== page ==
WASHINGTON - Democrats in the U.S. Congress have a late chance to show frustrated voters they are trying to boost the sluggish economy with a plan to extend help to small businesses before the November midterm elections.

As lawmakers return from a month-long break this week, Democrats aim to pass their small-business bill out of the Senate by the end of the week and send it to the House of Representatives for final approval.

The House has backed a version of the bill previously.

If the bill clears Congress, it would be a rare victory on the job-creation front for Democrats who have seen many of their other efforts torpedoed by Republicans this year.

The 2010 jobs agenda for the Democrats has been a total failure both in terms of policy, perception and politics, said Ethan Siegal, an analyst with The Washington Exchange who tracks Congress for investors.

With the unemployment rate stuck at 9.6 percent, Republicans are poised to rack up big gains in the Nov. 2 elections, possibly winning control of the House and the Senate, due in part to public perceptions that Democrats have not done enough to create jobs.

The small-business bill gives Democrats a chance -- perhaps their last -- to change voters' minds.

The bill would create a $30 billion fund that the government would invest in independent community banks to encourage lending to small firms. It also includes $12 billion in tax breaks for small businesses.

President Barack Obama and other Democrats have argued that the lending measure would lead to more loans to small businesses, enabling them to hire more workers. Industry groups back the bill.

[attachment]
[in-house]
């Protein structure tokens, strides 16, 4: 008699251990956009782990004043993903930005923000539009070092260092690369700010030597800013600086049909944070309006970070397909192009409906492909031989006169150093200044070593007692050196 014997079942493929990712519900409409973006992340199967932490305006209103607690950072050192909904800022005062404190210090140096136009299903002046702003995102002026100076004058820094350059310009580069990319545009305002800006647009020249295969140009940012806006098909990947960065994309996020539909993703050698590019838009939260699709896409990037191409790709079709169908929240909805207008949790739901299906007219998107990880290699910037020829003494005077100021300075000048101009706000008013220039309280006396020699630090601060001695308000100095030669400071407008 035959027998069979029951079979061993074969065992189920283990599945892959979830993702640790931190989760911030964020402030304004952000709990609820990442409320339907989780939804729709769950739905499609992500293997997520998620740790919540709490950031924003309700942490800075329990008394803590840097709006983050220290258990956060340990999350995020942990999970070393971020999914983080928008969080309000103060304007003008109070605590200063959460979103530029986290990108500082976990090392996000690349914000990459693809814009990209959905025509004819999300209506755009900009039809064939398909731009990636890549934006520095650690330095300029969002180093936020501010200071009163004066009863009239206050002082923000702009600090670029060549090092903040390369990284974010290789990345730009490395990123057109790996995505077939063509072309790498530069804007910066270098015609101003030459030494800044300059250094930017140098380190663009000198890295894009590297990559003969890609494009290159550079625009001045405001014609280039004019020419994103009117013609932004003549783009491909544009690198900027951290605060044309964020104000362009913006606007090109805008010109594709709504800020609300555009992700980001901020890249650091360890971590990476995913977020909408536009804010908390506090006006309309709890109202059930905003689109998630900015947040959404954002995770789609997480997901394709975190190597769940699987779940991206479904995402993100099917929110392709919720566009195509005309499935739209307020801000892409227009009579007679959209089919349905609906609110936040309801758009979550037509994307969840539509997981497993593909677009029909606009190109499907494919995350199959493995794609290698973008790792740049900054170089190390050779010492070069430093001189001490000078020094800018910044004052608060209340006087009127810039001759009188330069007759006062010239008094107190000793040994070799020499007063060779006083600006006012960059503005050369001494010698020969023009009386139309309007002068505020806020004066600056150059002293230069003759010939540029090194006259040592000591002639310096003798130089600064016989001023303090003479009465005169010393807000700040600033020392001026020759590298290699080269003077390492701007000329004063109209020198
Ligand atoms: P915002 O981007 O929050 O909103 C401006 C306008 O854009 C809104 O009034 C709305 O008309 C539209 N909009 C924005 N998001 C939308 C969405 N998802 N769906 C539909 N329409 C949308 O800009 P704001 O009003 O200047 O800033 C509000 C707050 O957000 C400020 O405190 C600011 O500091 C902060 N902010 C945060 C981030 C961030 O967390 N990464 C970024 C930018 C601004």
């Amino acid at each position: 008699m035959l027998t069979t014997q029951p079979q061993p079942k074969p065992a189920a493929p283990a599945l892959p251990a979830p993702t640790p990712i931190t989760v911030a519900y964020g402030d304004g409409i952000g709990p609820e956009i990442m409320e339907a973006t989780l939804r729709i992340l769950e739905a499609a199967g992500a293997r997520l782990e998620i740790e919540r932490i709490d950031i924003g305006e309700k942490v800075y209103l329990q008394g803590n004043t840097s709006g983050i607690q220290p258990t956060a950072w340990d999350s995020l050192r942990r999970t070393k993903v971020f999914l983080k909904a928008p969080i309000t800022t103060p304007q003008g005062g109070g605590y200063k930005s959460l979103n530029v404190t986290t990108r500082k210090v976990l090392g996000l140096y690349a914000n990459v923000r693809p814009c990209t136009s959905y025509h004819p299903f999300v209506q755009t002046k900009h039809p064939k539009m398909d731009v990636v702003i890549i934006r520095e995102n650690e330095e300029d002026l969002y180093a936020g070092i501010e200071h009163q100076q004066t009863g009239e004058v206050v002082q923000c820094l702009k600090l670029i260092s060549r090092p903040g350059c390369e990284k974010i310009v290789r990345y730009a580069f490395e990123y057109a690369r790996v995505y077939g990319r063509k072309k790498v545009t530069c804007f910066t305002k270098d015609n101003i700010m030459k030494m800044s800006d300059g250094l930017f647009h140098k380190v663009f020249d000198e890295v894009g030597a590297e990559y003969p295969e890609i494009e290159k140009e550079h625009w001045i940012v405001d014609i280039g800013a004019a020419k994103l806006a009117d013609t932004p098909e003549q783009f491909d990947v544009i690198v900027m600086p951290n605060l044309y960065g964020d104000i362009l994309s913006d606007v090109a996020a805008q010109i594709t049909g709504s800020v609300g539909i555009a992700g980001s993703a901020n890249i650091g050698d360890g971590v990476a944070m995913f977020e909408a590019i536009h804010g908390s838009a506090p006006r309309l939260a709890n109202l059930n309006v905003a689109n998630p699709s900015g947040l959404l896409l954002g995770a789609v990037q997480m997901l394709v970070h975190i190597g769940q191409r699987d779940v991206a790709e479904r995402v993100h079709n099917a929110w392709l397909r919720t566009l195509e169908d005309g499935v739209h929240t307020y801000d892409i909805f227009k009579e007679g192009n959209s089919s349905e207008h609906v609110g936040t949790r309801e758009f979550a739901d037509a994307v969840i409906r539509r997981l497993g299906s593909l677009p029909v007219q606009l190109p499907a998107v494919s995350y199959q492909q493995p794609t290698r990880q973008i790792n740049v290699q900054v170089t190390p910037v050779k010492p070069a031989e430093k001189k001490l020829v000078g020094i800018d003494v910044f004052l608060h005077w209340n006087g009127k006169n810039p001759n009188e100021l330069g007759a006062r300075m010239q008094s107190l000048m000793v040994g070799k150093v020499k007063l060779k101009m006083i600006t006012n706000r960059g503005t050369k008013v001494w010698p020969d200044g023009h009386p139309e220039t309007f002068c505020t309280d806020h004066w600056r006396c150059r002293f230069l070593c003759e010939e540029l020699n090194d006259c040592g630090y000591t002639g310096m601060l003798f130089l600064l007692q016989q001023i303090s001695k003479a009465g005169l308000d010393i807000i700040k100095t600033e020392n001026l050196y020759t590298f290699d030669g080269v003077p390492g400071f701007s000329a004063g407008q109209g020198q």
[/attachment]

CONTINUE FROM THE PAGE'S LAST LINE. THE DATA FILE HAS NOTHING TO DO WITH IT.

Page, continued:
Smaller firms have complained that they have had trouble getting financing following the 2007-2009 financial crisis, when many banks pulled back their lending activity.

Republicans have called the proposal a junior version of the government's controversial bailout of Wall Street. They blocked action on the bill at the end of July, shortly before Congress started its break.

Democrats accuse Republicans of deliberately obstructing the bill to score points in an election year, and with Congress out of town, Obama has hammered Republicans for blocking it.

There are small businesses right now who are putting off plans to hire more workers because this bill is stalled, Obama said at a news conference on Friday.

Democrats picked up needed support last week when Republican Senator George Voinovich said he would break ranks with his party and back it.

Voinovich would give Democrats the crucial 60th vote they need to overcome a Republican procedural hurdle and pass the bill.

Voinovich said Democrats would need to consider a measure that would roll back a requirement that small businesses file tax forms on every purchase above $600.

One Democratic aide predicted that the Senate will pass the bill by the end of the week, but another was more cautious.

We hope to complete action as early as next week. This will of course depend on how cooperative Republicans are, said Regan Lachapelle, a spokeswoman for Senate Democratic leader Harry Reid.

Reid could have trouble rounding up enough Democratic votes if debate lasts much longer than a week, as many lawmakers facing tough re-election battles will be eager to return to the campaign trail.

If the bill passes, it will join the ranks of several other relatively small-scale stimulus efforts that Democrats have managed to pass this year after last year's $814 billion stimulus package.

Those include a $17 billion measure that provides tax breaks to businesses that hire unemployed workers, more aid to the unemployed, and money to help cash-strapped states avoid layoffs of teachers and other public employees.

Both the House and the Senate have passed larger job-creation bills, but have been unable to reconcile them in the face of Republican opposition and rising public concern about spending. (Additional reporting by Donna Smith; editing by Mohammad Zargham)